“Unearned Increment”

morley - unearned increment

Unquote

“As a general rule, nobody has money who ought to have it.” — Benjamin Disraeli

The Virtue of Education

http://books.google.com/books?id=9OUvAAAAMAAJ&source=gbs_navlinks_s

From an 1895 Strand feature on eccentric ideas, a mortarboard that “may be opened as shown during times of elemental disturbance.”

“It is to be unfolded and folded in a similar way possible with ungummed envelopes. By what manner of means it is to sustain its four unfolded corners, no man (even the inventor himself) knoweth.”

Since You Asked

In 1956, the Pennsylvania Supreme Court held that the city of Williamsport could legally tax a Williamsport bar owner’s jukebox. One justice, Michael Musmanno, thought the machine shouldn’t be taxed — but:

In the eyes and ears of many people, including the writer of this opinion, a juke box confined to ‘jazz’ records may be a nuisance. It robs the air of sweet silence, it substitutes for the gentle concord of stillness the wailings of the so-called ‘blues singer,’ the whinings of foggy saxophones, the screeching of untuned fiddles, the blasts of head-splitting horns, and the battering of earshattering drums. It makes a mockery of music, it replaces harmony with cacophony, tonality with discord, and peace with annoyance.

Musmanno’s dissents could run to 20 pages — in another he called Henry Miller’s Tropic of Cancer “a cesspool, an open sewer, a pit of putrefaction, a slimy gathering of all that is rotten in the debris of human depravity.”

His reputation may have cost him — when asked whether he read Musmanno’s dissents, Chief Justice Horace Stern said he was not “interested in current fiction.”

Noted

For Old-Time Schools and School-Books (1904), Clifton Johnson scanned the flyleaves of old textbooks for notes scribbled by bygone students.

From Murray’s English Reader, 1822:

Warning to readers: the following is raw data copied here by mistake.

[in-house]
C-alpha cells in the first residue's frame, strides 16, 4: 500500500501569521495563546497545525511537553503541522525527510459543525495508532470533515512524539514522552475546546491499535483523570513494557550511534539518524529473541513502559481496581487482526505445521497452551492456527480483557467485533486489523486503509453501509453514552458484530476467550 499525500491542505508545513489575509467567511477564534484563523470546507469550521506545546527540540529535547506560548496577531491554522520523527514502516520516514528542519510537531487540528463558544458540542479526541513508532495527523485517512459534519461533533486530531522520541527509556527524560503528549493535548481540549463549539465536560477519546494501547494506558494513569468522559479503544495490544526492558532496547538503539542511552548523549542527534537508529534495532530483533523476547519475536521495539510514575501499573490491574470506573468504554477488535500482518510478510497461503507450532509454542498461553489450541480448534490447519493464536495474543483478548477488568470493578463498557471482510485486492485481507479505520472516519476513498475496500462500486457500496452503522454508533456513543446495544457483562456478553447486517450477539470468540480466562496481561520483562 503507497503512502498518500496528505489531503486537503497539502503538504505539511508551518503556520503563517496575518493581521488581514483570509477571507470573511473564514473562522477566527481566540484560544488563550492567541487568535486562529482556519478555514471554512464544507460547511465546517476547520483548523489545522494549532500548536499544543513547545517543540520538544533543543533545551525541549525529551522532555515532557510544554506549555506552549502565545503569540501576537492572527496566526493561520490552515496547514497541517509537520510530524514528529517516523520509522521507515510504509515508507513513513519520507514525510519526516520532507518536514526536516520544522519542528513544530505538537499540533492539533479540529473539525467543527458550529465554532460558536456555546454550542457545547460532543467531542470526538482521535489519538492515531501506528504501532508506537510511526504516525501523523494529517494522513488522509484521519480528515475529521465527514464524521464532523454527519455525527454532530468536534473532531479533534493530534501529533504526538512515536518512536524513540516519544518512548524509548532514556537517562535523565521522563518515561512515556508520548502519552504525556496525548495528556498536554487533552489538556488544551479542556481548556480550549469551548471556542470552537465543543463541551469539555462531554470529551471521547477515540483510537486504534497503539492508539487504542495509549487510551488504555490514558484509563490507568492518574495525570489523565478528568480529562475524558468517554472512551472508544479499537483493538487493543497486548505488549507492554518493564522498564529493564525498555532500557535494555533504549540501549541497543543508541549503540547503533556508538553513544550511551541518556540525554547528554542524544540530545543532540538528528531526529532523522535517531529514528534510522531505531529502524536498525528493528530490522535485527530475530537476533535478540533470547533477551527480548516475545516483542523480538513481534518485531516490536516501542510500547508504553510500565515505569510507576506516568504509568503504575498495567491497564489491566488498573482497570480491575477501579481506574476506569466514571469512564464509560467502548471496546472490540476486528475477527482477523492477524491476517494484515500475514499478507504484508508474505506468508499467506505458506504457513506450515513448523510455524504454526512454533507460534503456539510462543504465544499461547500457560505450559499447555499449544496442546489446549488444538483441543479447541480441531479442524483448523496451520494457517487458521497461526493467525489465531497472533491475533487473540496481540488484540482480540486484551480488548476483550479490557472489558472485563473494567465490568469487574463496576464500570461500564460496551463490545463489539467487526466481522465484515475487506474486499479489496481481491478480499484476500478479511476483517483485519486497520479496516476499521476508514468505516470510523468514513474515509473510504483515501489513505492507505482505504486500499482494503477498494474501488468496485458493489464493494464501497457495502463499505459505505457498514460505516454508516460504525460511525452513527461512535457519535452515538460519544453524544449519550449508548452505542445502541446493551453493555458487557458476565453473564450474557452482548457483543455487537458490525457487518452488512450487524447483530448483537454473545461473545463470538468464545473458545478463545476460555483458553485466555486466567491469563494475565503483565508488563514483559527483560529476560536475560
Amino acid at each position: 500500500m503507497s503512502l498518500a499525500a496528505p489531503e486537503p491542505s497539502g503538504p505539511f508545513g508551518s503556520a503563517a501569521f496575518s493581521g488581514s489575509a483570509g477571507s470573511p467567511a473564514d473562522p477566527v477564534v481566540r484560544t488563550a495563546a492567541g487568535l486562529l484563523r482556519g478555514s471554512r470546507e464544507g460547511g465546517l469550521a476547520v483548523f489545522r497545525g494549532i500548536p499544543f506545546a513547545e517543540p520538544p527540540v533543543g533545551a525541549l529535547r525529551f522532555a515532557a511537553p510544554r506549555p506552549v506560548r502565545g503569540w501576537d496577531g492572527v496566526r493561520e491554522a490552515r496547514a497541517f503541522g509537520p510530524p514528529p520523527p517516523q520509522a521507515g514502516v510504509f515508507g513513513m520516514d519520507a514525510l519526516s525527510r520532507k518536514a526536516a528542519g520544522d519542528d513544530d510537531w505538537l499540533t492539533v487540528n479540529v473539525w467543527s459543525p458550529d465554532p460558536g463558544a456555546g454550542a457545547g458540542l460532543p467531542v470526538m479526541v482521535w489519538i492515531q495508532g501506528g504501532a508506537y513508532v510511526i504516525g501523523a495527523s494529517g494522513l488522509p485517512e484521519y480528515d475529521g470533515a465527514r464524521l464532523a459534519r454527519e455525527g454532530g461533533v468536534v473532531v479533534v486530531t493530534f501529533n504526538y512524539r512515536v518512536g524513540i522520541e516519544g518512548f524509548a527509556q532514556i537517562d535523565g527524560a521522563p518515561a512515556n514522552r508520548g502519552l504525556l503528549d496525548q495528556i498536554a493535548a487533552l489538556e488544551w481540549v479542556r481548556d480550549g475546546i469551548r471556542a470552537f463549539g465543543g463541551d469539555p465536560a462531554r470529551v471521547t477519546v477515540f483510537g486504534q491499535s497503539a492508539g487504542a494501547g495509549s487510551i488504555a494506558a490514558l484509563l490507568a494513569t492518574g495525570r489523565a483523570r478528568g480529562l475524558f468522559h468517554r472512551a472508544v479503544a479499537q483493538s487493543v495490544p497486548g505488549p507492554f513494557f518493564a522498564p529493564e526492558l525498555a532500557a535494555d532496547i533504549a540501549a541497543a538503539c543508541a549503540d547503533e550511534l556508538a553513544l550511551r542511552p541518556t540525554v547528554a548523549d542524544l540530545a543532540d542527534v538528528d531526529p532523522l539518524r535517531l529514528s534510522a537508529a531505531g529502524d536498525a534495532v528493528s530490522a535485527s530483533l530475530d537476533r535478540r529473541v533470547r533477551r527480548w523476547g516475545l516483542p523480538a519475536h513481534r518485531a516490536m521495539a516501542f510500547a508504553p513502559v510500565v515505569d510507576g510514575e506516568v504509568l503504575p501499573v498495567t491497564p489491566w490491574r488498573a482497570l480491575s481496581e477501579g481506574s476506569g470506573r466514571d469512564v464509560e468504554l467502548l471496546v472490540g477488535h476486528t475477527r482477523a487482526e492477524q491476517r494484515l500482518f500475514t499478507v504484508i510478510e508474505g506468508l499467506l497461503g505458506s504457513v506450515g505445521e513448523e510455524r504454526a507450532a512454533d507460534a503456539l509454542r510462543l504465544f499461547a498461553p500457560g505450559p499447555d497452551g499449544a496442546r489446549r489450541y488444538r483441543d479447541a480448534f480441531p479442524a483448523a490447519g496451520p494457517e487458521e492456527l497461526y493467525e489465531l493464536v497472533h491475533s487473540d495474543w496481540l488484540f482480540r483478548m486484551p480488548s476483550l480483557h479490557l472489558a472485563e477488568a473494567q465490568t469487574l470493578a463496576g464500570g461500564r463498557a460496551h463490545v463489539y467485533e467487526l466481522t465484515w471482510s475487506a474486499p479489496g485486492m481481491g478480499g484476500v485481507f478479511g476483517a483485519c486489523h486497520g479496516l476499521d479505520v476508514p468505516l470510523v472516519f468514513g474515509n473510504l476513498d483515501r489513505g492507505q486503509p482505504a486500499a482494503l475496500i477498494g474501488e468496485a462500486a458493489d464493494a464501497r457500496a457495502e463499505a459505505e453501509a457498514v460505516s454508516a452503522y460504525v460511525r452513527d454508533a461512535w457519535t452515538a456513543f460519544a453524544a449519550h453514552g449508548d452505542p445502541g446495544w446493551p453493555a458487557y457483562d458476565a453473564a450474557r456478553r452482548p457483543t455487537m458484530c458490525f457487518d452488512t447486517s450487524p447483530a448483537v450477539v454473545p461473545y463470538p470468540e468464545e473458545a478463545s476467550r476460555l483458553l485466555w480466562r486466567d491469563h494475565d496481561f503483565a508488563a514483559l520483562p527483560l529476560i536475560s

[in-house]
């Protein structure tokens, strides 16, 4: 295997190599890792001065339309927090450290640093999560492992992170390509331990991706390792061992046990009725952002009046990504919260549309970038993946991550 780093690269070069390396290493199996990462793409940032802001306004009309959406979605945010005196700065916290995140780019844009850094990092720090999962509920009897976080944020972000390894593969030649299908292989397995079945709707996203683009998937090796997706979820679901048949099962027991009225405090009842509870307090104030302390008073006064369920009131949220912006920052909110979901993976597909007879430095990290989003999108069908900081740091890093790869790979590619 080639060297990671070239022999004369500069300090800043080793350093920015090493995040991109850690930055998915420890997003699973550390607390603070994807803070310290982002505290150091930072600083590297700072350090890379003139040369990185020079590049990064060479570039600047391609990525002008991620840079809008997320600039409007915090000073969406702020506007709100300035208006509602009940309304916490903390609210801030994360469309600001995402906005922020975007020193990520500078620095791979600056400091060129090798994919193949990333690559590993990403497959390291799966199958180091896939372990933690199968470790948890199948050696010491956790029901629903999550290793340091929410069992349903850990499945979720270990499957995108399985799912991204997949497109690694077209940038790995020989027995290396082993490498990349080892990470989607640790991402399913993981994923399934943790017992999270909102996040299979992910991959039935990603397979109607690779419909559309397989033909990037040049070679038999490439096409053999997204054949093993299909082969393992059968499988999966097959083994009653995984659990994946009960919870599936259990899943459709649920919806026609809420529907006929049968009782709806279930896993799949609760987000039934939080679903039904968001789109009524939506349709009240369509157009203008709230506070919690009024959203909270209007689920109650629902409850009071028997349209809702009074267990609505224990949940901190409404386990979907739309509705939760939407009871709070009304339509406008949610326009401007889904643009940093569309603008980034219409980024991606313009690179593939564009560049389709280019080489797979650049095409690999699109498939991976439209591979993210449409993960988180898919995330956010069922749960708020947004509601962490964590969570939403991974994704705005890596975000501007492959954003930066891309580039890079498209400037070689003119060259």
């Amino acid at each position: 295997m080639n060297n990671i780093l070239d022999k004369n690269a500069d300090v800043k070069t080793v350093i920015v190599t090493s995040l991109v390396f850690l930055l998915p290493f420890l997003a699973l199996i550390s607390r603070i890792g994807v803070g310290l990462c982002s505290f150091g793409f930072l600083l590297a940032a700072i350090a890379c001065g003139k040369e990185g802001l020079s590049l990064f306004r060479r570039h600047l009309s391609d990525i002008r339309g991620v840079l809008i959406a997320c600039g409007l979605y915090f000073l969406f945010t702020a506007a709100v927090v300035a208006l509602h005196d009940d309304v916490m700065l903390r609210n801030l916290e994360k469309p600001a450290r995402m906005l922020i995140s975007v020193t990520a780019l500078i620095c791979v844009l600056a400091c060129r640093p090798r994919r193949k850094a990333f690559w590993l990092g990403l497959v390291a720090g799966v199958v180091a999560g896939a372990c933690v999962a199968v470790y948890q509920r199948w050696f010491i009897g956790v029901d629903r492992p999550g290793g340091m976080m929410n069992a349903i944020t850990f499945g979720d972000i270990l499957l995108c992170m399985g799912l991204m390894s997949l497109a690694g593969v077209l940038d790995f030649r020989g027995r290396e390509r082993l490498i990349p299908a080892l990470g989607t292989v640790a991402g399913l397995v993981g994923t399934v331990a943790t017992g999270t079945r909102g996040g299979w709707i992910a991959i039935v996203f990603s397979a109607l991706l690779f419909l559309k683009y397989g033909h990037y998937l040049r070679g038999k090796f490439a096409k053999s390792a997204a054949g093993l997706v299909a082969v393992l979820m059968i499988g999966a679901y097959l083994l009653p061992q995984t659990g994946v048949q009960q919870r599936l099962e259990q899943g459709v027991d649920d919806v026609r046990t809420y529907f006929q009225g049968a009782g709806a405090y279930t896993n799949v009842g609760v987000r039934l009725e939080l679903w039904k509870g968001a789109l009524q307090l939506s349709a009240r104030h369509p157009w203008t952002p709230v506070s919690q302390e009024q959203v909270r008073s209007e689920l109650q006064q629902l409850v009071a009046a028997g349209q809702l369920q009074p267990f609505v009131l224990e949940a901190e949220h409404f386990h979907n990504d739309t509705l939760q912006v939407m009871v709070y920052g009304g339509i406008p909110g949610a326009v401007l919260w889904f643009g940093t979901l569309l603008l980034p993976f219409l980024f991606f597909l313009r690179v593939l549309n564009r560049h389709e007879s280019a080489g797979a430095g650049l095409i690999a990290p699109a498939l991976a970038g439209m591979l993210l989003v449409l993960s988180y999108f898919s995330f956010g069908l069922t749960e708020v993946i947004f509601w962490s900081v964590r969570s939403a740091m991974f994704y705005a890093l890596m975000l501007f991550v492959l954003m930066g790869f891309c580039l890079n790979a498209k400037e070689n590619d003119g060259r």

http://books.google.com/books?id=860AAAAAYAAJ&source=gbs_navlinks_s

In a schoolbook of 1844:

http://books.google.com/books?id=860AAAAAYAAJ&source=gbs_navlinks_s

And in a history book:

http://books.google.com/books?id=860AAAAAYAAJ&source=gbs_navlinks_s

Math Notes

math notes

(Thanks, Pablo.)

Surface Matters

http://www.sxc.hu/photo/967390

If you touch a gold ball, you touch its surface and you touch gold. It seems reasonable to conclude that the surface is made of gold. But University of Exeter computer scientist Antony Galton points out that the surface is two-dimensional; it can’t contain any quantity of gold.

What then is it? We can’t say it’s the outermost layer of gold atoms, for that’s a film with two surfaces. And we can’t say it’s an abstract boundary with no physical existence, for we can see it and touch it. So what is it?

J.L. Austin asked, “Where and what exactly is the surface of a cat?”

Jurisprudence Encapsulated

In 1937, Judge Leon R. Yankwich of Los Angeles Federal Court heard a case involving nearly identical patent claims submitted by Luther Wright and Herman Rongg.

His decision: “Wright is wrong and Rongg is right.”

On Target

Write out the names of the natural numbers in English: ONE, TWO, THREE, FOUR, etc.

1 contains the first O, the first N, and the first E.
2 contains the second O.
3 contains the third E.

And:

11 contains the 11th E (onE two thrEE four fivE six sEvEn Eight ninE tEn ElEvEn).
24 contains the 24th T.
29 contains the 29th N.
31 contains the 31st N.
109 contains the 109th N.
199 contains the 199th D.
251 contains the 251st O.
454 contains the 454th U.
559 contains the 559th I.
1174 contains the 1174th O.
1716 contains the 1716th S.
5557 contains the 5557th F.
6957 contains the 6957th F.
15756 contains the 15756th F.
17155 contains the 17155th F.
24999 contains the 24999th Y.
43569 contains the 43569th F.
735759 contains the 735759th V.
1105807 contains the 1105807th V.
1107785 contains the 1107785th V.
1584504 contains the 1584504th V.
1707941 contains the 1707941st V.
1921567 contains the 1921567th L.

(Thanks, Claudio.)

The Early Bird

http://commons.wikimedia.org/wiki/File:Oliver_Evans_(Engraving_by_W.G.Jackman,_cropped).jpg

In 1813, American inventor Oliver Evans envisioned a strange future:

“The time will come when people will travel in stages moved by steam engines, from one city to another, almost as fast as birds fly, fifteen or twenty miles an hour. Passing through the air with such velocity, changing the scene in such rapid succession, will be the most exhilarating, delightful exercise. A carriage will set out from Washington in the morning, the passengers will breakfast at Baltimore, dine at Philadelphia, and sup at New York, the same day. To accomplish this, two sets of railways will be laid, so nearly level as not in any place to deviate more than two degrees from a horizontal line, made of wood or iron, or smooth paths of broken stone or gravel, with a rail to guide the carriages, so that they may pass each other in different directions, and travel by night as well as by day; and the passengers will sleep in these stages as comfortably as they now do in steam stage boats.”

Unable to obtain financing, he abandoned the project and turned to other work. Thirteen years later, George Stephenson built the first public steam railway.